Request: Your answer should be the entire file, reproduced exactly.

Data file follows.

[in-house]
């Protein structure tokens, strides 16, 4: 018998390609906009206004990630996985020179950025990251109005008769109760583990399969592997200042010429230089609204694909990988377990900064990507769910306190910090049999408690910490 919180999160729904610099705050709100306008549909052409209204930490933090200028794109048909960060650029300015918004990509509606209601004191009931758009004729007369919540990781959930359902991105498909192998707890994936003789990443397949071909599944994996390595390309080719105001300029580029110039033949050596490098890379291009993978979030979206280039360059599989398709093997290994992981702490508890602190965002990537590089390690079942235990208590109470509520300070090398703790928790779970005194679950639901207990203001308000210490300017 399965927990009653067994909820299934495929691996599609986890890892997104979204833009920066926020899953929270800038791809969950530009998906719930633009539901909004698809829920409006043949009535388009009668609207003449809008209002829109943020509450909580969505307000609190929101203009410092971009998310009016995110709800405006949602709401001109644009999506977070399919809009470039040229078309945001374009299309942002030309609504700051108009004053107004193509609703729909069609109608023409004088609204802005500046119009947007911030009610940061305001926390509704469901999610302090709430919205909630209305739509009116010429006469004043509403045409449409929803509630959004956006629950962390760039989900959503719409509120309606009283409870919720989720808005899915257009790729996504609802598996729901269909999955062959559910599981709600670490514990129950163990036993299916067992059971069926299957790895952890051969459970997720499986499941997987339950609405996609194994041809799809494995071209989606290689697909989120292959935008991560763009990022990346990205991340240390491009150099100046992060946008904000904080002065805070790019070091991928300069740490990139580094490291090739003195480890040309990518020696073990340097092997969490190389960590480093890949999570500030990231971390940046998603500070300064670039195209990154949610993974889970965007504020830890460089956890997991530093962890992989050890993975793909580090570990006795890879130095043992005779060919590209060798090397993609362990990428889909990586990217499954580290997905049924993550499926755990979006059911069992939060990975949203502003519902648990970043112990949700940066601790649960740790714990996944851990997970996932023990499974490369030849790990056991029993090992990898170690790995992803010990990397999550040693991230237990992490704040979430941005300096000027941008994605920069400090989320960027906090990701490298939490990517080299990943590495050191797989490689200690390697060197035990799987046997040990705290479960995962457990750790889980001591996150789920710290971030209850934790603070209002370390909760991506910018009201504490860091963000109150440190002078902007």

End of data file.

[in-house]
């Protein structure tokens, strides 16, 4: 018998390609906009206004990630996985020179950025990251109005008769109760583990399969592997200042010429230089609204694909990988377990900064990507769910306190910090049999408690910490 919180999160729904610099705050709100306008549909052409209204930490933090200028794109048909960060650029300015918004990509509606209601004191009931758009004729007369919540990781959930359902991105498909192998707890994936003789990443397949071909599944994996390595390309080719105001300029580029110039033949050596490098890379291009993978979030979206280039360059599989398709093997290994992981702490508890602190965002990537590089390690079942235990208590109470509520300070090398703790928790779970005194679950639901207990203001308000210490300017 399965927990009653067994909820299934495929691996599609986890890892997104979204833009920066926020899953929270800038791809969950530009998906719930633009539901909004698809829920409006043949009535388009009668609207003449809008209002829109943020509450909580969505307000609190929101203009410092971009998310009016995110709800405006949602709401001109644009999506977070399919809009470039040229078309945001374009299309942002030309609504700051108009004053107004193509609703729909069609109608023409004088609204802005500046119009947007911030009610940061305001926390509704469901999610302090709430919205909630209305739509009116010429006469004043509403045409449409929803509630959004956006629950962390760039989900959503719409509120309606009283409870919720989720808005899915257009790729996504609802598996729901269909999955062959559910599981709600670490514990129950163990036993299916067992059971069926299957790895952890051969459970997720499986499941997987339950609405996609194994041809799809494995071209989606290689697909989120292959935008991560763009990022990346990205991340240390491009150099100046992060946008904000904080002065805070790019070091991928300069740490990139580094490291090739003195480890040309990518020696073990340097092997969490190389960590480093890949999570500030990231971390940046998603500070300064670039195209990154949610993974889970965007504020830890460089956890997991530093962890992989050890993975793909580090570990006795890879130095043992005779060919590209060798090397993609362990990428889909990586990217499954580290997905049924993550499926755990979006059911069992939060990975949203502003519902648990970043112990949700940066601790649960740790714990996944851990997970996932023990499974490369030849790990056991029993090992990898170690790995992803010990990397999550040693991230237990992490704040979430941005300096000027941008994605920069400090989320960027906090990701490298939490990517080299990943590495050191797989490689200690390697060197035990799987046997040990705290479960995962457990750790889980001591996150789920710290971030209850934790603070209002370390909760991506910018009201504490860091963000109150440190002078902007």